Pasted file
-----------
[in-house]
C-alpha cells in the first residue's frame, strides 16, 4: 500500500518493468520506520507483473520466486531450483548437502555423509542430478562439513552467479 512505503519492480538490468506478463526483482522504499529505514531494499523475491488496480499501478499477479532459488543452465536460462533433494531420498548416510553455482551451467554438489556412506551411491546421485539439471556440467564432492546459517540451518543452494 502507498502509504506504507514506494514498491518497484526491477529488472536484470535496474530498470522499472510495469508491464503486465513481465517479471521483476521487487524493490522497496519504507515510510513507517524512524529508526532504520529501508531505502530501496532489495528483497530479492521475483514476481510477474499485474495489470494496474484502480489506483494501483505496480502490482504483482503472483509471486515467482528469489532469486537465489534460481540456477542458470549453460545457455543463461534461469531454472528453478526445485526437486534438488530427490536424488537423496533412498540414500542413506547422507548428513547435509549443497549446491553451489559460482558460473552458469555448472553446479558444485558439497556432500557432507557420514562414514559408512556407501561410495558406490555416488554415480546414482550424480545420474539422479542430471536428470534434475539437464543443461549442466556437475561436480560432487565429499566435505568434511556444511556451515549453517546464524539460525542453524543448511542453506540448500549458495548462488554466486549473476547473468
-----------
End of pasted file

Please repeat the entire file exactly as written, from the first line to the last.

[in-house]
C-alpha cells in the first residue's frame, strides 16, 4: 500500500518493468520506520507483473520466486531450483548437502555423509542430478562439513552467479 512505503519492480538490468506478463526483482522504499529505514531494499523475491488496480499501478499477479532459488543452465536460462533433494531420498548416510553455482551451467554438489556412506551411491546421485539439471556440467564432492546459517540451518543452494 502507498502509504506504507514506494514498491518497484526491477529488472536484470535496474530498470522499472510495469508491464503486465513481465517479471521483476521487487524493490522497496519504507515510510513507517524512524529508526532504520529501508531505502530501496532489495528483497530479492521475483514476481510477474499485474495489470494496474484502480489506483494501483505496480502490482504483482503472483509471486515467482528469489532469486537465489534460481540456477542458470549453460545457455543463461534461469531454472528453478526445485526437486534438488530427490536424488537423496533412498540414500542413506547422507548428513547435509549443497549446491553451489559460482558460473552458469555448472553446479558444485558439497556432500557432507557420514562414514559408512556407501561410495558406490555416488554415480546414482550424480545420474539422479542430471536428470534434475539437464543443461549442466556437475561436480560432487565429499566435505568434511556444511556451515549453517546464524539460525542453524543448511542453506540448500549458495548462488554466486549473476547473468